Liddell undecided on retirement

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LAS VEGAS – Chuck Liddell says his fighting career isn't over yet, despite yet another knockout loss in his last fight.

Liddell, the former Ultimate Fighting Championship light heavyweight champion and the most popular fighter in the promotion's history, said Saturday during "The Ultimate Fighter Finale" at the Palms Casino that he was pleased with his performance against Rich Franklin in the main event of UFC 115 on June 12 at General Motors Place in Vancouver, British Columbia.

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Liddell, 40, was knocked out by a counter shot from Franklin with five seconds left in the first round. It was Liddell's third loss in a row and fifth in his last six matches. He's been knocked out in four of them.

After being finished by Mauricio "Shogun" Rua at UFC 97 in Montreal on April 18, 2009, UFC president Dana White said Liddell was through fighting. But Liddell wanted to fight and talked White, his former manager and close friend, into giving him another shot.

Liddell did a stint on ABC's "Dancing with the Stars" and didn't so much as hit mitts for six months. He came into the Franklin fight in the best shape he had been in for many years. He was doing well in the fight until he overcommitted on a right hand and Franklin blasted him with a perfectly placed counter shot that knocked him cold.

He said he had the stitches removed from his upper lip and his left eyebrow on Friday and, other than a still very black left eye, looked good. The cut on his lip came from the final punch, while the cut on his left eyebrow came as a result of a clash of heads with Franklin during a takedown.


Liddell said he feels fine and is mulling his options.

"I'm still working on evaluating," Liddell said. "I thought I did great before I was caught. I have to look at it some more and think about it. I think I looked good and I definitely was in great shape. I could have kept that pace up for another four rounds, without a doubt."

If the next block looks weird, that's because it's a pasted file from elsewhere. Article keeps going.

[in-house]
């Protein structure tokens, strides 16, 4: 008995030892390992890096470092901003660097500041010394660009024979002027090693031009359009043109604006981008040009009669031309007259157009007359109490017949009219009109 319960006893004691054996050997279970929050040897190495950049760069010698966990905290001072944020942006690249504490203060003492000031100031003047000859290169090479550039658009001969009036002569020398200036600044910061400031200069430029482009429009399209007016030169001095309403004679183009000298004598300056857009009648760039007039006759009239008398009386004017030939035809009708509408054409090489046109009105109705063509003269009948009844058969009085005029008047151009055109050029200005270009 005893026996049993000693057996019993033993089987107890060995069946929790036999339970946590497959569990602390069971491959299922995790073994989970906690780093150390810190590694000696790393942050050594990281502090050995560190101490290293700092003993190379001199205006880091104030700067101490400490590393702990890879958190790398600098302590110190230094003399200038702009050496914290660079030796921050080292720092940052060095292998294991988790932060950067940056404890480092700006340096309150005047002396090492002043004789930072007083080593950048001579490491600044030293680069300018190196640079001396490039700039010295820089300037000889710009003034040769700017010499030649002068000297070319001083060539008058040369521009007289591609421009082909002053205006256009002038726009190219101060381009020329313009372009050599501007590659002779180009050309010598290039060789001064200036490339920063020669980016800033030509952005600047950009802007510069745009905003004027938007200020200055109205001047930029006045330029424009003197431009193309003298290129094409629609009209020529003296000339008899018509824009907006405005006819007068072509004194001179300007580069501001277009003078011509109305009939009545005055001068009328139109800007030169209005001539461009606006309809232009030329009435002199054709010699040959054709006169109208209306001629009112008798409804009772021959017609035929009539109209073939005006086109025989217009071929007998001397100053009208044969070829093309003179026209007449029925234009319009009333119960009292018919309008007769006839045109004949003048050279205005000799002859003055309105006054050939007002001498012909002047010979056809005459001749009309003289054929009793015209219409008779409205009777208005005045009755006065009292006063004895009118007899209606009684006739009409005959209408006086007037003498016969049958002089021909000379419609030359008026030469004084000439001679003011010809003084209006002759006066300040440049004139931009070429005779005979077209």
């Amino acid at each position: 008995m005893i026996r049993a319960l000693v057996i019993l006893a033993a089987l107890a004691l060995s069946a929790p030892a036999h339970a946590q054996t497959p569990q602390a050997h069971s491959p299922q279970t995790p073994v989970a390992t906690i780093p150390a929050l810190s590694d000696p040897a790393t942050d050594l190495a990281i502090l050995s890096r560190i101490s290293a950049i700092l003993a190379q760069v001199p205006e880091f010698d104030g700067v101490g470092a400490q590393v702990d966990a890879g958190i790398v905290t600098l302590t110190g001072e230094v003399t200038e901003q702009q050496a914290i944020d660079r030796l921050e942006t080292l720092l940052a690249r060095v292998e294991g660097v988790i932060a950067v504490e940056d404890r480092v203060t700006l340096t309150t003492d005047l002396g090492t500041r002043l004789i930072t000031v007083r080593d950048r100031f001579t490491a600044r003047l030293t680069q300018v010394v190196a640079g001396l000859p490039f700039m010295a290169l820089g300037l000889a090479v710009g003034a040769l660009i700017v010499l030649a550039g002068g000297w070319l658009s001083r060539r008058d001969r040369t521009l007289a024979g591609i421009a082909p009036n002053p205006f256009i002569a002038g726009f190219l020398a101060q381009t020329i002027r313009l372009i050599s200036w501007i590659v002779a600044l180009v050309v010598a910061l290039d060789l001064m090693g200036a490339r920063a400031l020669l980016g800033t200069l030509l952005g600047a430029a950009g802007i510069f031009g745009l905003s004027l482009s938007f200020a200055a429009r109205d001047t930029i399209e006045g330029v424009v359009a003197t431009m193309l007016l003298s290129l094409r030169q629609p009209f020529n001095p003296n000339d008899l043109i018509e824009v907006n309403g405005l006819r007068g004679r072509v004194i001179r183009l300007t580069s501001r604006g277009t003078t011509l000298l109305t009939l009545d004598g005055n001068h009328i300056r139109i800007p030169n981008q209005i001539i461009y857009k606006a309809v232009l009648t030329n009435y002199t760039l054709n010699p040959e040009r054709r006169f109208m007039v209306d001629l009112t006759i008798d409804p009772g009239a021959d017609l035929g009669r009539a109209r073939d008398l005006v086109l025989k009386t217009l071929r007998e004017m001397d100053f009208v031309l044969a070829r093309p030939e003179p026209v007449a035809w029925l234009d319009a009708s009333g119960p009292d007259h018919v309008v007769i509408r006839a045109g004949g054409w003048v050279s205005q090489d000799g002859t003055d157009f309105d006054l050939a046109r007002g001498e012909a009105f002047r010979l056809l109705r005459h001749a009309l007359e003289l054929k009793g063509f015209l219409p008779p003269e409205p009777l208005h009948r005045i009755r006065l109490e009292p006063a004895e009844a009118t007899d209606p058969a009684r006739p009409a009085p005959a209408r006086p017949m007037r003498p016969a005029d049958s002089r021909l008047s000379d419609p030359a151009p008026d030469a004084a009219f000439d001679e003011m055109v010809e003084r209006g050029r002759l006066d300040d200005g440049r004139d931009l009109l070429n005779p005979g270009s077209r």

Liddell said he has few regrets. He noted that the reason he became so popular as a fighter was his aggressive style, one in which he constantly was looking for the knockout. Little changed in the fight against Franklin and Liddell likely would have won the first round on the judges' cards if the round had been completed.

Had he been more under control and not firing so wildly, he would not have been out of position and wouldn't have been hit with the shot that knocked him out. That, though, isn't Liddell's style.


"It's hard to beat that [aggressiveness] out of me, because that's who I am and that's who I've been for a long, long time," Liddell said. "People like watching me because of the way I fight, so it's hard to get me not to fight that way."

Liddell said he hadn't spoken to White, though they did exchange text messages. He said he has spent time with his children and his girlfriend, Heidi Northcott, since returning from Vancouver.

He didn't put a timetable on a decision, but said he's going to take his time and make the best decision.

"There's a lot still to think about," Liddell said. "I felt pretty good and I think showed I can compete. I'm not going to rush and I'll do what I think is best. I'm just not at a point to make that decision yet."